<Redirect>
<HostName>www.MySite.com</HostName>
<ReplaceKeyWith/>
</Redirect>
</RoutingRule>
</RoutingRules>

These redirect rules are, too put it nicely, awful to work with. They are poorly documented and difficult to write. The syntax, to my eye, looks strange as well. But the good news is that they work and they are easy enough to diagnose when they go wrong — just keep pounding those URLs and looking for the desired response!

Amazon has a few Routing Rule examples as well as the elements (that is, the available tools) posted, but I’ve found the docs to be very limited here.

Also note that, as with many parts of S3, there are some annoying  quirks. For example if you wanted to redirect missing content to another part of the site you’d consider using a 404 code, but S3 won’t do a 404 unless you have permission to view the bucket (ie: s3:ListBucket permission on the bucket), so you need a 403 which then redirects to your desired destination.

Another sample redirection policy might look like this:

<RoutingRules>
<RoutingRule>
<Condition>
<HttpErrorCodeReturnedEquals>404</HttpErrorCodeReturnedEquals>
</Condition>
<Redirect>
<HostName>yourdomainname.com</HostName>
<ReplaceKeyPrefixWith>#!/</ReplaceKeyPrefixWith>
</Redirect>
</RoutingRule>
</RoutingRules>

if you wanted to add a hash-bang (#!) to your URLs where they might have been bookmarked without one.

S3 Bucket Policy

Technically you can handle URL redirects using S3 Bucket Policies as well, but that can get truly painful and more complex than we’ll need for now. The important thing to know is that S3 Bucket Policies normally handle access to a site, but they can also do things like x-amz-website-redirect-location which can redirect request as well.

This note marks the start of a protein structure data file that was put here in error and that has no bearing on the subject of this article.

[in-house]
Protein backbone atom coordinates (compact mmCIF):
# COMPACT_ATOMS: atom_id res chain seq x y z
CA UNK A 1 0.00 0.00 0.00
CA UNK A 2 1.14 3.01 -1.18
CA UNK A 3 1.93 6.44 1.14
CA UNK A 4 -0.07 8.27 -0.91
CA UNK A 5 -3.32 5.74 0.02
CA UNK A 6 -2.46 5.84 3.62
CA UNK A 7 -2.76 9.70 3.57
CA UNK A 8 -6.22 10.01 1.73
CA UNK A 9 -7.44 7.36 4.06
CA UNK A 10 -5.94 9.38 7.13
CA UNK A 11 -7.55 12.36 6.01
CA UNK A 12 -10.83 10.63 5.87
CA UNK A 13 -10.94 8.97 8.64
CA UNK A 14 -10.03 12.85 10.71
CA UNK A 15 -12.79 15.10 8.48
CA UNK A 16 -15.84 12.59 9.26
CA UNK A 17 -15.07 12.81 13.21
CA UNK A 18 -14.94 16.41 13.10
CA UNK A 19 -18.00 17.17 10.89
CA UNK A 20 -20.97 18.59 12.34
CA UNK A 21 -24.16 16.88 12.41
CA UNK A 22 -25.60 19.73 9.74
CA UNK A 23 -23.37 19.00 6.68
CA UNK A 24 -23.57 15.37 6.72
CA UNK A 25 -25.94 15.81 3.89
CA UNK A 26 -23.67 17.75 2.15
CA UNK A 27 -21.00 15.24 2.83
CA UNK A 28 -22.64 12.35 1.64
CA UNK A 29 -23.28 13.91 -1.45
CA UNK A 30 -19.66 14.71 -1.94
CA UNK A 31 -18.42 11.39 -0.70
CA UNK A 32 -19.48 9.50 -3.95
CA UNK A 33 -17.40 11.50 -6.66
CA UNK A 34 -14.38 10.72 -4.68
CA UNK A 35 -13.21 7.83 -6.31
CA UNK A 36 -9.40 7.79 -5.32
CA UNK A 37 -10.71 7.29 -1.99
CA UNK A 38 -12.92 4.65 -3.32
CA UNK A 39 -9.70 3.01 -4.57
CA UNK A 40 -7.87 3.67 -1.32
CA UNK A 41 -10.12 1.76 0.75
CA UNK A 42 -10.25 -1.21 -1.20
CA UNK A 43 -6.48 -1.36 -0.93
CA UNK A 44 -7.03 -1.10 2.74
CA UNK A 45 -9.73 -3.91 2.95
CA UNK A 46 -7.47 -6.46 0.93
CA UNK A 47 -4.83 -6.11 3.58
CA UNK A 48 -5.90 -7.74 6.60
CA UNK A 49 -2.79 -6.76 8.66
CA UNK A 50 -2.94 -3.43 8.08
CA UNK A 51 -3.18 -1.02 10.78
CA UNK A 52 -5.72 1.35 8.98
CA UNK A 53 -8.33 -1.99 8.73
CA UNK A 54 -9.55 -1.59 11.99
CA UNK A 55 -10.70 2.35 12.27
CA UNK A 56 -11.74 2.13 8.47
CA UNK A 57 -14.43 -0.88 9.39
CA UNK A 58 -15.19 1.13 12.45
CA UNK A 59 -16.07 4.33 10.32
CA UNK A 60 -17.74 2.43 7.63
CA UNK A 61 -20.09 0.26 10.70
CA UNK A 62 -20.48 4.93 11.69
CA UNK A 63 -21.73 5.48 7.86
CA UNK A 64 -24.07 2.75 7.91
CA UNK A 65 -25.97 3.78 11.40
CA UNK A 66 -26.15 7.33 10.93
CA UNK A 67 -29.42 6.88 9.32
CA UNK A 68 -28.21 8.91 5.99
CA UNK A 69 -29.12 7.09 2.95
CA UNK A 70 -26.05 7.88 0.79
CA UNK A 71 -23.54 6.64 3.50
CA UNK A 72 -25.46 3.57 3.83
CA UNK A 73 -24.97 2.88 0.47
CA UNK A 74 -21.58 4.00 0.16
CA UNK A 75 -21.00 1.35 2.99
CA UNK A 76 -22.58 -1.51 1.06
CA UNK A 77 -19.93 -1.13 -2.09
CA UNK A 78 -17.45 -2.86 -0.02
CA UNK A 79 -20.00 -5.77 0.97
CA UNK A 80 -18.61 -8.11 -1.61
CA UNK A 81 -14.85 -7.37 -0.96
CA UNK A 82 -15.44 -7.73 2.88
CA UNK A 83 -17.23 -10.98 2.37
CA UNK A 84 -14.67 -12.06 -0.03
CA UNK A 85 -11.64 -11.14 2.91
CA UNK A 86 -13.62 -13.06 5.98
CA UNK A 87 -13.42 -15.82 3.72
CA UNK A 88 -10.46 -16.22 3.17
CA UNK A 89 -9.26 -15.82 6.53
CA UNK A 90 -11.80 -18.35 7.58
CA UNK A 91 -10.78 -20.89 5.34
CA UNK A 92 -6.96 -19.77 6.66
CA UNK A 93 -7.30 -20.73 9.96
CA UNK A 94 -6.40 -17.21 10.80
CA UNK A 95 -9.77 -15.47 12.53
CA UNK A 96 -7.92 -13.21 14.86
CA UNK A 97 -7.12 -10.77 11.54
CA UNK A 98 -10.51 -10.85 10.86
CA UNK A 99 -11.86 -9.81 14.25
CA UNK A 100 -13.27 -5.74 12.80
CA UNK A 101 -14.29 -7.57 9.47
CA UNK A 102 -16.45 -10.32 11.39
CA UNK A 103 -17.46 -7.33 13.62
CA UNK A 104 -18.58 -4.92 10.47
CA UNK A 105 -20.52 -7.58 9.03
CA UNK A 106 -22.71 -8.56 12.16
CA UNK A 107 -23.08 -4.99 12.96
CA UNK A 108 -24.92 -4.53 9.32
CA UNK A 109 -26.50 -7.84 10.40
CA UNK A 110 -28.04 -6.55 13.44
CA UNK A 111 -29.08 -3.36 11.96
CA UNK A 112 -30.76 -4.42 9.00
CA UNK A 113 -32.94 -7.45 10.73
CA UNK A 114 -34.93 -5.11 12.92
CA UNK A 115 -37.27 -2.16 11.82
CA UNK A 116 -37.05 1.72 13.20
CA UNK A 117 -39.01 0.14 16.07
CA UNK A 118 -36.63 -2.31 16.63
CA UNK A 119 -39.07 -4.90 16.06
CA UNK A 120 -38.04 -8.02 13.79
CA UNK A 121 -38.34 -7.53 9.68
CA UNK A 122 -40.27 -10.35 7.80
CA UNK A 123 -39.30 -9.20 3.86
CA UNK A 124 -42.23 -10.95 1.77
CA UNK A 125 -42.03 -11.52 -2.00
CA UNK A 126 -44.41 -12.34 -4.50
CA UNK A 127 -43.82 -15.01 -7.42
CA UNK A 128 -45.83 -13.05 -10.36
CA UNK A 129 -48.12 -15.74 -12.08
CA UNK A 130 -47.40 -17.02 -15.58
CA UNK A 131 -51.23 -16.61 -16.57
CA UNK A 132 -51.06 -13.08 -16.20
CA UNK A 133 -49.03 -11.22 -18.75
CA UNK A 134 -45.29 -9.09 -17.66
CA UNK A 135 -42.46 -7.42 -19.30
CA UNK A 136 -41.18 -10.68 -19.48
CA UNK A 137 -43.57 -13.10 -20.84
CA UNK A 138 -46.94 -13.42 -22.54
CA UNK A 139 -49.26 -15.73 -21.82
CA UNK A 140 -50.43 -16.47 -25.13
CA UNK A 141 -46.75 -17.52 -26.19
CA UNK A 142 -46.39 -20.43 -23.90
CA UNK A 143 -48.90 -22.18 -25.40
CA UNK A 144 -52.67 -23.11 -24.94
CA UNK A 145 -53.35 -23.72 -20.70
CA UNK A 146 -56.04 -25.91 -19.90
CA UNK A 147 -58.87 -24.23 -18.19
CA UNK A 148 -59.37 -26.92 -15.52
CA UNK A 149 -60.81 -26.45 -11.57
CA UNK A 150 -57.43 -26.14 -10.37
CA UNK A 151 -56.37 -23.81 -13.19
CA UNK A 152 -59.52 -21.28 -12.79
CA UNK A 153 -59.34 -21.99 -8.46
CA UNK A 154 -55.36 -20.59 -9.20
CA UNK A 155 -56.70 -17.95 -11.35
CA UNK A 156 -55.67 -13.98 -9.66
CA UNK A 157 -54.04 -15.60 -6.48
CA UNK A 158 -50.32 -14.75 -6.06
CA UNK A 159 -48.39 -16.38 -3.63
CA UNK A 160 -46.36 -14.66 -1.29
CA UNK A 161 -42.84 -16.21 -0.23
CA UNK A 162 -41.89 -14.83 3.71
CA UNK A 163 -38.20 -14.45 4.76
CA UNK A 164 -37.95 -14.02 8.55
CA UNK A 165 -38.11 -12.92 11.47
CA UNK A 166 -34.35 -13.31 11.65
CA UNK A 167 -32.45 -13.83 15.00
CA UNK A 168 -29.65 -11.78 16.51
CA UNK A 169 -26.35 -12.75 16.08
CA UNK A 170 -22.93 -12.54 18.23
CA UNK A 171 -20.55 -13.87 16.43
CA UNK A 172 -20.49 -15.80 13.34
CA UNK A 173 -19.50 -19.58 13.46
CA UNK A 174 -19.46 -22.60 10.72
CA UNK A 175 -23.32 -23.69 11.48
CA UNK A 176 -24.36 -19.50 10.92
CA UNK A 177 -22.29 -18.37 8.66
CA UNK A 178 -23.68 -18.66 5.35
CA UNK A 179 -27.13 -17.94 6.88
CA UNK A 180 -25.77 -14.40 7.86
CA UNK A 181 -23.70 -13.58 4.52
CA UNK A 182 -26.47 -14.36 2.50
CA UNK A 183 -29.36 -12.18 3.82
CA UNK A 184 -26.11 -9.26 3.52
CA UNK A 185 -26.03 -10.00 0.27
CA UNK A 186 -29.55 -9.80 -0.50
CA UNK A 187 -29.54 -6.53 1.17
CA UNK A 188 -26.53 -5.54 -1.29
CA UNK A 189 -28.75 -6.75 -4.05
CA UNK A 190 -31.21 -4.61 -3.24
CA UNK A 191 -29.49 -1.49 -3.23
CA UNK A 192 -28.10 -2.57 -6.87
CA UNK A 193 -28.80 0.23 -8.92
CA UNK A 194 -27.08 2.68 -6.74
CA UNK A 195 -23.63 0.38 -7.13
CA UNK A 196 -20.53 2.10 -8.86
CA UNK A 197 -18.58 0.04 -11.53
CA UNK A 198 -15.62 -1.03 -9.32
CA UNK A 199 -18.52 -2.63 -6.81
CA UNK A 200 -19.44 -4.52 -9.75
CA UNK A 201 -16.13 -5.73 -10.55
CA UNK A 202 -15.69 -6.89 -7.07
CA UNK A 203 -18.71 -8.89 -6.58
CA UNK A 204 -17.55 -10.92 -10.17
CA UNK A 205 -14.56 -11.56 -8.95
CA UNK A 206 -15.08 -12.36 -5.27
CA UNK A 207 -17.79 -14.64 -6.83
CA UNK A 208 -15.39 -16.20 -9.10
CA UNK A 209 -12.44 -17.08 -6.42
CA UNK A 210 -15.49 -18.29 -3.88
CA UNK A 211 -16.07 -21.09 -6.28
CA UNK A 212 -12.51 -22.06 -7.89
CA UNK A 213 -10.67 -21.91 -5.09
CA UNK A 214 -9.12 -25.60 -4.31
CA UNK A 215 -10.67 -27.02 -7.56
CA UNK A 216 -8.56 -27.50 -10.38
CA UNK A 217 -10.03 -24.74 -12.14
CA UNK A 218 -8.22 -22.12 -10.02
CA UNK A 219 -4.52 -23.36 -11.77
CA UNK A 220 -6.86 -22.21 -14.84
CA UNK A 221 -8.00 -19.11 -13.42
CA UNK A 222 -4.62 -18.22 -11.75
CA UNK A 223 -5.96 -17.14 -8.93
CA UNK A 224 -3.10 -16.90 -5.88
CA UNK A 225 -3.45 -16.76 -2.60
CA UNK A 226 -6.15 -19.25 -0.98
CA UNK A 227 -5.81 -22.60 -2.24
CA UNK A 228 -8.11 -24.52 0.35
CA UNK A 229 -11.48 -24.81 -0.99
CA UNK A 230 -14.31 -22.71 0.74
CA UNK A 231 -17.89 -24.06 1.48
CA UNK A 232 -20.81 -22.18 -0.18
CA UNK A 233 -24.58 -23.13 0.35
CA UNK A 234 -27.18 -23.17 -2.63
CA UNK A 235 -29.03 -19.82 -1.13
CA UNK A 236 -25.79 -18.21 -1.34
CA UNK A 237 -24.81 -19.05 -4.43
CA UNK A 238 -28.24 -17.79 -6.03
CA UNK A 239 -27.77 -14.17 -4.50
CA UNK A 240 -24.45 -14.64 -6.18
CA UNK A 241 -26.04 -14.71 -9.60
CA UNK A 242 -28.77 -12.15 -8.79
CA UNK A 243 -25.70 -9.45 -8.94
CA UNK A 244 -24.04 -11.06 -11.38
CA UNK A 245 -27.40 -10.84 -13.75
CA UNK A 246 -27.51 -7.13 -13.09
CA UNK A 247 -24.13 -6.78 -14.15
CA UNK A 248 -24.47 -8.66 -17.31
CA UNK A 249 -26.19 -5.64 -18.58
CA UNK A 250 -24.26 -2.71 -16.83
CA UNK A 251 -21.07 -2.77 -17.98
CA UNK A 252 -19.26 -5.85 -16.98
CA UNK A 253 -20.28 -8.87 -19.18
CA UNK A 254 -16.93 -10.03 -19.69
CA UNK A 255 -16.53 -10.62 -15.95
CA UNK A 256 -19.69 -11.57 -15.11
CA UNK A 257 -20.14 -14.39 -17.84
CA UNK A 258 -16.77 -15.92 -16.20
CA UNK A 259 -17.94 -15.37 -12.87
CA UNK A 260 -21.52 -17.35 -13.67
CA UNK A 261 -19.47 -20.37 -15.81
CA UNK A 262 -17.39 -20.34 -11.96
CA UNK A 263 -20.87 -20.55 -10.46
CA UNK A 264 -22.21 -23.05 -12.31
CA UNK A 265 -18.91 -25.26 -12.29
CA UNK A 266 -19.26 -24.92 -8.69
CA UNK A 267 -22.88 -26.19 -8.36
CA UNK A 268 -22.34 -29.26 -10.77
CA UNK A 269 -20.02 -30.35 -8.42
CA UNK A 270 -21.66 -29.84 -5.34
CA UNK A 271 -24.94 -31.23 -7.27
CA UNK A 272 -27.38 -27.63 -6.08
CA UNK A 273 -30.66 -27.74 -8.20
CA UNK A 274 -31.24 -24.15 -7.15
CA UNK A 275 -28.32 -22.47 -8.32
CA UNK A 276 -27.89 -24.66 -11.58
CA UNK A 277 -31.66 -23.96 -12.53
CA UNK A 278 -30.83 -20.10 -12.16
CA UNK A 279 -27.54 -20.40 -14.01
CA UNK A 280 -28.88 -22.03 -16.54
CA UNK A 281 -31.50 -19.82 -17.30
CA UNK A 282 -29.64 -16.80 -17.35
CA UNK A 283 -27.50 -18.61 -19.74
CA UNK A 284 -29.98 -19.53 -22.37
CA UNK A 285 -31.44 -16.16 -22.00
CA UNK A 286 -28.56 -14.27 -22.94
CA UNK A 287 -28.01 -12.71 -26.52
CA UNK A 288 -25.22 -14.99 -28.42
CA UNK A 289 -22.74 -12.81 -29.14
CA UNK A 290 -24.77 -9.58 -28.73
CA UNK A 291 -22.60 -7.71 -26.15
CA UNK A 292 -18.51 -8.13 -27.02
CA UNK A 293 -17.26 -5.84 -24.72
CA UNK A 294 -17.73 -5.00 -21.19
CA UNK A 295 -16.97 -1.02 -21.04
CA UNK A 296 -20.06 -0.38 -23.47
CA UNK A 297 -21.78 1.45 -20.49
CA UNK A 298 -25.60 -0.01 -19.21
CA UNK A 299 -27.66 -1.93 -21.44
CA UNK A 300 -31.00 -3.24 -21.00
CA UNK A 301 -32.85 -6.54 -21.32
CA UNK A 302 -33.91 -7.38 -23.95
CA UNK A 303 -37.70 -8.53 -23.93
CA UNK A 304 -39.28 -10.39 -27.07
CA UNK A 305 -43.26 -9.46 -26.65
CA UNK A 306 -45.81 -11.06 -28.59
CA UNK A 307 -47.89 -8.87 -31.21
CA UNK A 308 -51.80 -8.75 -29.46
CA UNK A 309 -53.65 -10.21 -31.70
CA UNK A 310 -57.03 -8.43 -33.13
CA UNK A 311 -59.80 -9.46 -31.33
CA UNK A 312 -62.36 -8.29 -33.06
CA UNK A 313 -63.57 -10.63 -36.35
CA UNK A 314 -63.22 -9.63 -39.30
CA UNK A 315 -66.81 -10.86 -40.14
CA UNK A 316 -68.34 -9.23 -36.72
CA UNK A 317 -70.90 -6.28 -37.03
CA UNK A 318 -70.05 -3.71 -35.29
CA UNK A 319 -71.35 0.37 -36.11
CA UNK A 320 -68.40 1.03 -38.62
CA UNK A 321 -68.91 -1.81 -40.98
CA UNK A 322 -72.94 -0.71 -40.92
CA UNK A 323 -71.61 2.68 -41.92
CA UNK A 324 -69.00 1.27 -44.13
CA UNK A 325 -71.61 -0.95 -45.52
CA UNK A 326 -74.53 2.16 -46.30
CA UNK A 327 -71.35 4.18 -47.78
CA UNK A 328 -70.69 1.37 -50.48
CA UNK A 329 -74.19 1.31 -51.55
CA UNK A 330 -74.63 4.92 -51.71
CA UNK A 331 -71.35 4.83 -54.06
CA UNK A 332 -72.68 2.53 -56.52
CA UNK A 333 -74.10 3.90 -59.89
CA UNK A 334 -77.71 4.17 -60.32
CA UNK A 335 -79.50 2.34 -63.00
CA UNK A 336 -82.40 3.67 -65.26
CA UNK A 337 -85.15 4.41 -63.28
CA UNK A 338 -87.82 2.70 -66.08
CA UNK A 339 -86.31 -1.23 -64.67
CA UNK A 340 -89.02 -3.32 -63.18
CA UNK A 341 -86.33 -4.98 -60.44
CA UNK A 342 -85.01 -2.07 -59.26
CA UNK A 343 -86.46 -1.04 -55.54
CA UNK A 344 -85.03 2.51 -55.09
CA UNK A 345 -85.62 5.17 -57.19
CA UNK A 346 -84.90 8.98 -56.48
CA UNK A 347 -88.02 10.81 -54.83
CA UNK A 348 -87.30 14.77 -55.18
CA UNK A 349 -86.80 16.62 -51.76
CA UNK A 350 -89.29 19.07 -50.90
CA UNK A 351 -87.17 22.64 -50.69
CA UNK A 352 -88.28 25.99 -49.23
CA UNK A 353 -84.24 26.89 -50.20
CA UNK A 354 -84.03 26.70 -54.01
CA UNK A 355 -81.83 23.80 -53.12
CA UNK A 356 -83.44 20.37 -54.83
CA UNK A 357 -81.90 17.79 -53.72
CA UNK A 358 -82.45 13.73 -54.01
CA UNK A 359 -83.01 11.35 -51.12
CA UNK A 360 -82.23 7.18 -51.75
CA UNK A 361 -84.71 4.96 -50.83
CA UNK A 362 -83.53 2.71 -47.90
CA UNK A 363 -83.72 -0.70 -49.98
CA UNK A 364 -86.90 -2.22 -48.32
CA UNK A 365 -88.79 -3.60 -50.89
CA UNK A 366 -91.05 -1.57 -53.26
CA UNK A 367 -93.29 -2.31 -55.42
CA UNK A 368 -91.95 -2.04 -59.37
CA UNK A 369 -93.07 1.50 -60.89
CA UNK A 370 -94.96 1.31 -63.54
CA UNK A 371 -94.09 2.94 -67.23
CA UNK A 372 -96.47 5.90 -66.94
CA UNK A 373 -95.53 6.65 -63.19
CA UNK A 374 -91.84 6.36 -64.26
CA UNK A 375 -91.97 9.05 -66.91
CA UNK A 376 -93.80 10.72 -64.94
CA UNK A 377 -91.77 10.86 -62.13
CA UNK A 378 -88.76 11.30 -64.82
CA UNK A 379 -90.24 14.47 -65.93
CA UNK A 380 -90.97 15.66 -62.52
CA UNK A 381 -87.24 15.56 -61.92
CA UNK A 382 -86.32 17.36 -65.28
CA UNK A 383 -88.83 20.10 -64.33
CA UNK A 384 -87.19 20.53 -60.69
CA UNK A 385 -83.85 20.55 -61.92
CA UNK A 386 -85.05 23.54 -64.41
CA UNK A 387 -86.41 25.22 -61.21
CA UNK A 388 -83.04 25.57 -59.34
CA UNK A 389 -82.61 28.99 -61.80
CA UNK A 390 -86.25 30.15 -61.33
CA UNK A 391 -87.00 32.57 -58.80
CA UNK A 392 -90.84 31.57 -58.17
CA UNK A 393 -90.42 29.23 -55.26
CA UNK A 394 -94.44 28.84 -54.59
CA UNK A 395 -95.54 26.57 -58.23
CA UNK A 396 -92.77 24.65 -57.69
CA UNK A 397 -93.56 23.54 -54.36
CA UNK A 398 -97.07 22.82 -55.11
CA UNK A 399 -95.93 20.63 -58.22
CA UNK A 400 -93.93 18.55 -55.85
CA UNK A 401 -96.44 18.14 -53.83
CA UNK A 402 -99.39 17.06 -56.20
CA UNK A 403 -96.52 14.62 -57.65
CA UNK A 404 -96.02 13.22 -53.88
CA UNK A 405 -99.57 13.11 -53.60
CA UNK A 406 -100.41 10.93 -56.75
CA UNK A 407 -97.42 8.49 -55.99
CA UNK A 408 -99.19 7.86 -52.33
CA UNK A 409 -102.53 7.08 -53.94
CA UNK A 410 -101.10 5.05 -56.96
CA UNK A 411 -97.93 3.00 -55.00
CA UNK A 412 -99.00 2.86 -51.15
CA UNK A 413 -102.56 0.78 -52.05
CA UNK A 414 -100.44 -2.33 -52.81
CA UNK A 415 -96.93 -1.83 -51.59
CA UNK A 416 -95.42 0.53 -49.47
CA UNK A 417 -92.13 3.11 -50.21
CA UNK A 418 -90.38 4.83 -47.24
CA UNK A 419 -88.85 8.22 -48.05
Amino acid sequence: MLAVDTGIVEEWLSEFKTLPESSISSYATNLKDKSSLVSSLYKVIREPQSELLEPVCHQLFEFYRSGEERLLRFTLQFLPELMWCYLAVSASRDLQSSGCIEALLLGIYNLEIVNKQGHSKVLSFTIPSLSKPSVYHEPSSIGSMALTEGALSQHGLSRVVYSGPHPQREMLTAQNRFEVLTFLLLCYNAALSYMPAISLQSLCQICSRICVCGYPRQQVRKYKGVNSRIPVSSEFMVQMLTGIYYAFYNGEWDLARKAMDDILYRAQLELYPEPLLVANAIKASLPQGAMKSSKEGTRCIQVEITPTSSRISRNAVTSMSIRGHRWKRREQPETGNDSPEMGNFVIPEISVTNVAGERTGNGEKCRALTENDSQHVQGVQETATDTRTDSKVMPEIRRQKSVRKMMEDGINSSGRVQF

In case you want to use this, make sure to try out Amazon’s Bucket Policy Generator, which actually works pretty well (though isn’t a good fit for AWS beginners).

S3 File-level Metadata

If you want to get specific with your redirection and you don’t want to use the Routing Rules, you can set the metadata on an individual files to redirect. This is manual, hard to track, hard to scale, and somewhat obscure, but it’s doable.

This method is manual but very simple and intuitive. You have a file and that file has metadata telling the browser how to work with it.

Just navigate S3, then to your bucket, then to the file in question. At the file go to Properties, and then find Metadata. Now select “Add Website Redirect Location” and then put in the destination — either something like /page1.html or another site altogether! This will create a 301 that redirects from that file (it can be a .html, whatever) to your desired location. This will create a proper 301 so it’s an SEO-friendly approach.

Here is a working example of a metadata redirect: https://rollerpen.org/index2.php. You can test to see that it generates a 301 “Moved Permanently” response code, as intended.

September 10th, 2019

Posted In: AWS

Tags: , , ,